NEW DELHI -- India, the world's second biggest consumer of gold after China, has started seeing a rise in demand for the precious metal in the run up to Diwali, the country's biggest festival on Oct. 30, after a tough year for the sector.
From January to June, jewelry demand in India struggled due to a sharp jump in the price of gold to over 30,000 rupees ($448.5) per 10 grams. After two years of below average monsoon rains, weaker spending in rural areas, which account for more than half of demand, has also taken its toll, according to the World Gold Council.
Government regulations, including the introduction of an additional 1% excise duty and a requirement that purchases of over 200,000 rupees have a permanent account number (PAN), added to the woes of Indian jewelers, who effectively shut down the market with a 45-day nationwide strike lasting until mid-April. A PAN card issued by the tax department enables authorities to track monetary transactions with a view to curbing flows of illicit money.
Despite demand remaining weak, the WGC said about 44 tons of smuggled gold managed to enter the country during the April-June quarter as the trade attempts to find ways around the legislation. "This is in line with our 2016 full-year forecast range of 140-160 tons, up from around 120 tons last year."
Gold symbolizes luck for many in India and is a common wedding-day gift. Gold ornaments are also often kept for a rainy day. According to official estimates, India imports between 800 and 1,000 tons each year. Demand is strongest during the August to October festival season followed November to May, when many weddings take place.
India is thought to have more than 20,000 tons of gold stored away in households earning no interest and the government has pressed a monetization initiative to encourage trade in the precious metal.
On Oct. 24, the government opened for subscription the sixth tranche of its sovereign gold bond scheme till Nov. 2, to coincide with the festive season. Bonds are being sold through banks and other entities such as recognized stock exchanges, and will be issued on Nov. 17 with 2.5% annual interest.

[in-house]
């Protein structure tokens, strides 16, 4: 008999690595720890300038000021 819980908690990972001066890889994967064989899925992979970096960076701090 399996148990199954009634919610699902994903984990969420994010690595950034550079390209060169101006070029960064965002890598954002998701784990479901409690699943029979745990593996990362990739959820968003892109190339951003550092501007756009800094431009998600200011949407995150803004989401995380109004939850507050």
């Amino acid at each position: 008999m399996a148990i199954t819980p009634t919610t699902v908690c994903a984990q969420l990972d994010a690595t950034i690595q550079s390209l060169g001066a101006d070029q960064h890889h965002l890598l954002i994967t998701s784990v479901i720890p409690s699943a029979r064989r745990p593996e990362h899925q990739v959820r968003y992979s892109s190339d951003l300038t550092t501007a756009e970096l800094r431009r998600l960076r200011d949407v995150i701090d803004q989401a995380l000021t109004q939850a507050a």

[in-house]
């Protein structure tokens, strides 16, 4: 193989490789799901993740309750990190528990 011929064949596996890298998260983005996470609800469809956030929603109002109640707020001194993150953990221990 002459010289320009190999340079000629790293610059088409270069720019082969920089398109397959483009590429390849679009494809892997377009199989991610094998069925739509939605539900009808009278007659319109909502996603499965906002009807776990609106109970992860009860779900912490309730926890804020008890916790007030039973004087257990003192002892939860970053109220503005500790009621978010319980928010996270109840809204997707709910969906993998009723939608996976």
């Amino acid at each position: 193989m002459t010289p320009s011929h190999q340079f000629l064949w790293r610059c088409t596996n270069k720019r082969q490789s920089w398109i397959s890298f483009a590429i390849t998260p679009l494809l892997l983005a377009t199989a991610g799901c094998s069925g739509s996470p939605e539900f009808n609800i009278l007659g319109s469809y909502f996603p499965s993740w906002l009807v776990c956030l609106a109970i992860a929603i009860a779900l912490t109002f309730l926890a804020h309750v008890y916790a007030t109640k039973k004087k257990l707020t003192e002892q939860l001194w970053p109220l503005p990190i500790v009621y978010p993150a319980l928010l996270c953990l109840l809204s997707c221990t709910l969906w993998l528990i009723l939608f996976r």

India is also celebrating Dhanteras, a festival falling two days before Diwali which is considered auspicious for buying gold. As many Indians buy the metal as an investment, analysts feel that people looking to secure high returns would prefer government bonds instead of physical gold.
"The tenor of the bond will be for a period of 8 years with exit option from the 5th year to be exercised on the interest payment dates," a government statement said.
Jewelry demand in India for the first half of 2016 was the lowest since 2009 at just 186.3 tons. During the April-June quarter, around 98 tons of gold jewelry was sold in the country, down 20% year-on-year.
According to G V Sreedhar, Chairman of the All India Gems & Jewellery Federation, demand has picked up in the country's north, west and eastern regions during the current festive season.
"A very positive response is coming for Dhanteras," he told the Nikkei Asian Review, expressing confidence that sales would increase 15-20% in the quarter ending in December as compared to last year.
Gold rates have come down to less than 30,000 rupees per 10 grams after hovering above it for 4-5 months, and abundant monsoon rains this year have led to revival of demand in the countryside, he noted.
According to industry sources, the second half of the year is expected to account for over 400 tons of gold consumption in India.